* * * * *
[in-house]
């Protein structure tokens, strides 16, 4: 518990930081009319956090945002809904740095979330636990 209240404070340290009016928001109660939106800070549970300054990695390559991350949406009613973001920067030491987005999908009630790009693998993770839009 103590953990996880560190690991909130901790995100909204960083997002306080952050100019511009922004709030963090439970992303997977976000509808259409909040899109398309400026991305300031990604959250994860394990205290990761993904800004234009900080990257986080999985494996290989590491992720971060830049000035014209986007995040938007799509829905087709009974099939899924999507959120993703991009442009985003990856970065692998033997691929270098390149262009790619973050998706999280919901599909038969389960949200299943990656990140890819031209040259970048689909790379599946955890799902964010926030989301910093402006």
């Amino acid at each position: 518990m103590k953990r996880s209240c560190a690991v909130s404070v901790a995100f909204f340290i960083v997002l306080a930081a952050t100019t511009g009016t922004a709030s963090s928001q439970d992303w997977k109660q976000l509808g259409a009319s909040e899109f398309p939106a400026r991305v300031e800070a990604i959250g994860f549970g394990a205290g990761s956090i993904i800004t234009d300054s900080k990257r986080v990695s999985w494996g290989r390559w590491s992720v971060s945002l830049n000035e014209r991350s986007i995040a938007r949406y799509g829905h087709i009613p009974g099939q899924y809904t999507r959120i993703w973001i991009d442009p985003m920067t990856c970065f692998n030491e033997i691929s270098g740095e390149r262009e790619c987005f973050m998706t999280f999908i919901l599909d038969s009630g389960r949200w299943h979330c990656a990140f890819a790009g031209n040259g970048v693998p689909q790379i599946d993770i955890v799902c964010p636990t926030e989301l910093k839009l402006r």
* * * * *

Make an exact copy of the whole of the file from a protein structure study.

[in-house]
């Protein structure tokens, strides 16, 4: 518990930081009319956090945002809904740095979330636990 209240404070340290009016928001109660939106800070549970300054990695390559991350949406009613973001920067030491987005999908009630790009693998993770839009 103590953990996880560190690991909130901790995100909204960083997002306080952050100019511009922004709030963090439970992303997977976000509808259409909040899109398309400026991305300031990604959250994860394990205290990761993904800004234009900080990257986080999985494996290989590491992720971060830049000035014209986007995040938007799509829905087709009974099939899924999507959120993703991009442009985003990856970065692998033997691929270098390149262009790619973050998706999280919901599909038969389960949200299943990656990140890819031209040259970048689909790379599946955890799902964010926030989301910093402006």
């Amino acid at each position: 518990m103590k953990r996880s209240c560190a690991v909130s404070v901790a995100f909204f340290i960083v997002l306080a930081a952050t100019t511009g009016t922004a709030s963090s928001q439970d992303w997977k109660q976000l509808g259409a009319s909040e899109f398309p939106a400026r991305v300031e800070a990604i959250g994860f549970g394990a205290g990761s956090i993904i800004t234009d300054s900080k990257r986080v990695s999985w494996g290989r390559w590491s992720v971060s945002l830049n000035e014209r991350s986007i995040a938007r949406y799509g829905h087709i009613p009974g099939q899924y809904t999507r959120i993703w973001i991009d442009p985003m920067t990856c970065f692998n030491e033997i691929s270098g740095e390149r262009e790619c987005f973050m998706t999280f999908i919901l599909d038969s009630g389960r949200w299943h979330c990656a990140f890819a790009g031209n040259g970048v693998p689909q790379i599946d993770i955890v799902c964010p636990t926030e989301l910093k839009l402006r």